"After three years of hard work, we have signed off on the system design."--A real conversation between a client and a software consultant in the late 90's after spending a small fortune on management consulting fees.
(gestures towards a wall of black 3 ring binders)
"We are so excited; now, how long will it take to build it? 6, 8 months?"
This waterfall type of thinking was rampant in the late 90's and early 2000's before agile started taking hold in software development in the mid to late 2000s.
Waterfall model By Peter Kemp / Paul Smith - Adapted from Paul Smith's work
Many businesses adopted "waterfall" because, as a process, it was easy to understand. In the .com boom of the late 90's traditional business felt pressure to get online or risk being left behind by young upstarts. Traditional "brick and mortar" companies would hire one of the big 3 consulting organizations, and find themselves on the hook for years of expensive consulting work to produce "requirements, documentation, and UML diagrams". And just like the construction industry, developers were just like the "carpenters, laborers and other grunts" with the thankless job of taking these designs and making them a reality.
Building software the "waterfall" way was simple, you check off the first two boxes of "Requirements" and "Design", and then "Implementation" was simply the translation from the design documents to code, more akin to "data entry" than "engineering", and the "Maintenance" would be some fixed price process that'd be roughly equivalent to one of the earlier phases.
The outcome of many large products using waterfall was failure and the industry learned and adapted to a more agile approach.
Post Waterfall "Architecture"
With the industry heading away from "waterfall" in the direction of being more agile, one concept / title survived and became more sophisticated, that of the "Software Architect". Wikipedia defines the Software Architect position as "necessary" because:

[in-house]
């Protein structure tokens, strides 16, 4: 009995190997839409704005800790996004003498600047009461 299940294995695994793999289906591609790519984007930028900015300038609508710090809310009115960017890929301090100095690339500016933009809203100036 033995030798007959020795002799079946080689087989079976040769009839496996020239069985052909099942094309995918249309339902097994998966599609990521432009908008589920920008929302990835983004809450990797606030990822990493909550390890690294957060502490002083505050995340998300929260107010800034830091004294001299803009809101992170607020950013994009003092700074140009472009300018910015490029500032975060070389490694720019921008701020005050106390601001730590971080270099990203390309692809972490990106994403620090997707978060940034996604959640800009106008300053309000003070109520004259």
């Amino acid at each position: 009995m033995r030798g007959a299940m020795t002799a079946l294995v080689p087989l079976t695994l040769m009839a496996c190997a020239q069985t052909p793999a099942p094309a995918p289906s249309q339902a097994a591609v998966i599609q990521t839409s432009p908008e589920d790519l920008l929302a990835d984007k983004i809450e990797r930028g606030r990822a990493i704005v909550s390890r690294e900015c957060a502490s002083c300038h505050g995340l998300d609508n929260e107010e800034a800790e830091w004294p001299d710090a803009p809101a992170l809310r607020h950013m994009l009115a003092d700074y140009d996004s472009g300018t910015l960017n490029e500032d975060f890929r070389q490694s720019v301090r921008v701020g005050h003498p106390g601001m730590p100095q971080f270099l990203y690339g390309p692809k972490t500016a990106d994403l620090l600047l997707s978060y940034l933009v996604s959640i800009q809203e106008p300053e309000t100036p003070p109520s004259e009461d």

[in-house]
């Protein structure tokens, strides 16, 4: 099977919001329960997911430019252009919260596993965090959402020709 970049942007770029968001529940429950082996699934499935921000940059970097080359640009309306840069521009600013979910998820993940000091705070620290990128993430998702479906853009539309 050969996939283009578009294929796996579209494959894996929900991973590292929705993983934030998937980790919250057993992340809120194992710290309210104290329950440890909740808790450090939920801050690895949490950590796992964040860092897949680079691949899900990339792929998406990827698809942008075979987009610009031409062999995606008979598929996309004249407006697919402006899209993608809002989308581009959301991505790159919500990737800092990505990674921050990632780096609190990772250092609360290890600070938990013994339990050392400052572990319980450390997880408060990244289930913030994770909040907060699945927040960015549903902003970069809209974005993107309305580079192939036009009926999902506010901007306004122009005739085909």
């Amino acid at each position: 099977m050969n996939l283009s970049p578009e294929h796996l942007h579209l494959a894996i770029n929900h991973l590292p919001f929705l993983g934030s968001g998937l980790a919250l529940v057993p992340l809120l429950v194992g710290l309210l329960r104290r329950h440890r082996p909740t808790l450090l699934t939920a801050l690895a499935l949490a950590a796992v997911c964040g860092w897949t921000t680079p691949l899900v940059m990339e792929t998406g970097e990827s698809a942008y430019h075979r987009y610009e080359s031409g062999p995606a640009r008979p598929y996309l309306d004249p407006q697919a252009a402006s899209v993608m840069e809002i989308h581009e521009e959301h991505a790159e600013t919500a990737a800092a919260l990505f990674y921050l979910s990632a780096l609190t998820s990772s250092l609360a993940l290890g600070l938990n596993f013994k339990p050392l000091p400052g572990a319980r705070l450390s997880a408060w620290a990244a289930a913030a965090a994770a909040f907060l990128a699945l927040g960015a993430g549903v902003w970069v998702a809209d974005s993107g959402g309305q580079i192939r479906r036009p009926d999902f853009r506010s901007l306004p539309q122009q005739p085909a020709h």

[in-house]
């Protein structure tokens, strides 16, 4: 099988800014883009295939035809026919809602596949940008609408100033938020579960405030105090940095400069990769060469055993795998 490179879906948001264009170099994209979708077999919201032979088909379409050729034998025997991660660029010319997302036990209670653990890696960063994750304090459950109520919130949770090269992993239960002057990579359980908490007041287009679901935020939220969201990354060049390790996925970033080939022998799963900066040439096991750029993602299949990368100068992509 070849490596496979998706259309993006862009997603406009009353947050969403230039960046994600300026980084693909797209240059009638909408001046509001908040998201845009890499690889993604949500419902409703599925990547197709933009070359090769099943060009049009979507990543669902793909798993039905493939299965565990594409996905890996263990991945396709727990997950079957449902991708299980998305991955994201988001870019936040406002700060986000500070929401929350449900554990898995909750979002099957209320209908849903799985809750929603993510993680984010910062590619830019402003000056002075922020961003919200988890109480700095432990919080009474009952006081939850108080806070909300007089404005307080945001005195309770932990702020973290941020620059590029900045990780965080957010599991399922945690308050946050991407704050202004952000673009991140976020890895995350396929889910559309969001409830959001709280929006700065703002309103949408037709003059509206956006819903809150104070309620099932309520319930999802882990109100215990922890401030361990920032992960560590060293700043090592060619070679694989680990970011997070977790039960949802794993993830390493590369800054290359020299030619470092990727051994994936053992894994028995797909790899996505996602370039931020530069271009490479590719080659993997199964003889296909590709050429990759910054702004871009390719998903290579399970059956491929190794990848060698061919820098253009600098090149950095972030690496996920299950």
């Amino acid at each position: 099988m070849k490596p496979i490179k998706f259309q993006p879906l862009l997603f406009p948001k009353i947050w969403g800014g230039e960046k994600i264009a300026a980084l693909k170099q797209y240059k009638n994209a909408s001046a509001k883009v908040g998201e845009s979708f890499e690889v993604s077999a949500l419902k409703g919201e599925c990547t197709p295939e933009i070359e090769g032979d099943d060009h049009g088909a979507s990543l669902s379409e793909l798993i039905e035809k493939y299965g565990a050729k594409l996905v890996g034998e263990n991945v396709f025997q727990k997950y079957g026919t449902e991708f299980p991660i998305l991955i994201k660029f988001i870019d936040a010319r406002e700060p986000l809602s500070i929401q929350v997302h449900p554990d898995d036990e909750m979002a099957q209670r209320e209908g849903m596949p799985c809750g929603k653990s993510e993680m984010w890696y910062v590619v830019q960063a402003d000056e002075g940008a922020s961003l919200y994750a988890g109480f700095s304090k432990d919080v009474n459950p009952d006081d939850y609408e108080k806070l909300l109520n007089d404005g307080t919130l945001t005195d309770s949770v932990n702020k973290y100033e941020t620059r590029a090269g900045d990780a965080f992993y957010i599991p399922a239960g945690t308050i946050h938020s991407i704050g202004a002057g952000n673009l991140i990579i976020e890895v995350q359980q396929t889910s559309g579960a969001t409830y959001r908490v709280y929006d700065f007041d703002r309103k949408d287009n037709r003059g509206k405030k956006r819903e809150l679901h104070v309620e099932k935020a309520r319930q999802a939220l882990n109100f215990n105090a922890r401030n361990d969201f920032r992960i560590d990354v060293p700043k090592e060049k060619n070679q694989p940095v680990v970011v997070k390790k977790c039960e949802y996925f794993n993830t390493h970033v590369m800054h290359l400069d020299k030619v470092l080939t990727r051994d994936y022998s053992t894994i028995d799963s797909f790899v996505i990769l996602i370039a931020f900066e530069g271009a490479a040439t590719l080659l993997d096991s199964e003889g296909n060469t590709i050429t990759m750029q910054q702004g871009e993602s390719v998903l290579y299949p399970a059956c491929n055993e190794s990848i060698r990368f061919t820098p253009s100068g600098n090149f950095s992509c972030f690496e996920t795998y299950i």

"OOP allowed ever-larger and more complex applications to be built, which in turn required increased high-level application and system oversight."
The Software Architect title itself has many variants (Solution Architect, Enterprise Architect, Application Architect, Chief Architect). What a person in one of these roles "does" (as described by Wikipedia):
"Software architecture is about making fundamental structural choices which are costly to change once implemented. " --WikipediaIn short the "architect" is different from the "coder", in that the "architect" is empowered to make the "big decisions that effect the project".
Although I've spent most of my career with the title "Architect" I've always felt a bit uncomfortable with the title, it has a definite air of superiority to it... And then after visiting other "architects" in the profession, or helping others obtain "architecture" certifications, it occurs to me why the title of "Architect" as a role on a software project is a bit of an albatross.
The reality is that most software projects desperately need is (in order):
And unfortunately the role of "architecture" is more akin to a "liason" and generally involves only these two of the (6) aspects.
My personal definition of the role that an architect fills on software projects is more in line with the definition of a "practitioner". What differentiates someone who is an "architect" from a "great coder" is:
"A software architect is responsible for communicating the design and direction of a software project to the team and anticipates, identifies and solves roadblocks while developing software." --Eric DeFazioThe reason I had to come up with my own definition verses Wikipedia one is to handle the realities of software development today. :
- Architecture is not "just" making decisions it is also living with the decisions (architects need to have Skin in the Game)
- The architect should be empowered to change the process (to shift priorities, reorganize the team if need be based)
- Architects need design and communicate the vision and direction within the development team in whatever means necessary (design documents, mentoring sessions)
- The core job of the architect should developer, else they are disconnected from the actual feedback loop of development (they might focus on nice to have ethereal solutions that might happen down the road completely overlook the fact that it takes 5 minutes to recompile the app for each developer, killing programmer productivity)